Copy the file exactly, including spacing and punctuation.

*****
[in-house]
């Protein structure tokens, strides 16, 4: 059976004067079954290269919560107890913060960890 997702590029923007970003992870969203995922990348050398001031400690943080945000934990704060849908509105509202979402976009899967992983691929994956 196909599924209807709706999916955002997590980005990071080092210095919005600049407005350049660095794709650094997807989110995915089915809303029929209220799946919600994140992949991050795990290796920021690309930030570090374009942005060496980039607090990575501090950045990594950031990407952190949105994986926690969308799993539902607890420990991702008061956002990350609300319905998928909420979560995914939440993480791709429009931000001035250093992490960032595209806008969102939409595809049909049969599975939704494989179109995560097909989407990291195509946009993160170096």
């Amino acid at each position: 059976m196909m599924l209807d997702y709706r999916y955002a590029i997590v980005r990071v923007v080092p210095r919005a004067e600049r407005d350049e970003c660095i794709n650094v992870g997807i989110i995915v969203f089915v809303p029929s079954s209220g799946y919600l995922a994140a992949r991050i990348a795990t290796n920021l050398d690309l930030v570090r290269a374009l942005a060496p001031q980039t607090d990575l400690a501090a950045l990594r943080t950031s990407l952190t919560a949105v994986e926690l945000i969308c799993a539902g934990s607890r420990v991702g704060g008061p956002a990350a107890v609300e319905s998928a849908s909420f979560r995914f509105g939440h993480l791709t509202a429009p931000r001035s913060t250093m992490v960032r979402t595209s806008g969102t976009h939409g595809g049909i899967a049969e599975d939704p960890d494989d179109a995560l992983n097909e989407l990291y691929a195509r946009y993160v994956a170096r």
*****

[in-house]
């Protein structure tokens, strides 16, 4: 059976004067079954290269919560107890913060960890 997702590029923007970003992870969203995922990348050398001031400690943080945000934990704060849908509105509202979402976009899967992983691929994956 196909599924209807709706999916955002997590980005990071080092210095919005600049407005350049660095794709650094997807989110995915089915809303029929209220799946919600994140992949991050795990290796920021690309930030570090374009942005060496980039607090990575501090950045990594950031990407952190949105994986926690969308799993539902607890420990991702008061956002990350609300319905998928909420979560995914939440993480791709429009931000001035250093992490960032595209806008969102939409595809049909049969599975939704494989179109995560097909989407990291195509946009993160170096």
């Amino acid at each position: 059976m196909m599924l209807d997702y709706r999916y955002a590029i997590v980005r990071v923007v080092p210095r919005a004067e600049r407005d350049e970003c660095i794709n650094v992870g997807i989110i995915v969203f089915v809303p029929s079954s209220g799946y919600l995922a994140a992949r991050i990348a795990t290796n920021l050398d690309l930030v570090r290269a374009l942005a060496p001031q980039t607090d990575l400690a501090a950045l990594r943080t950031s990407l952190t919560a949105v994986e926690l945000i969308c799993a539902g934990s607890r420990v991702g704060g008061p956002a990350a107890v609300e319905s998928a849908s909420f979560r995914f509105g939440h993480l791709t509202a429009p931000r001035s913060t250093m992490v960032r979402t595209s806008g969102t976009h939409g595809g049909i899967a049969e599975d939704p960890d494989d179109a995560l992983n097909e989407l990291y691929a195509r946009y993160v994956a170096r």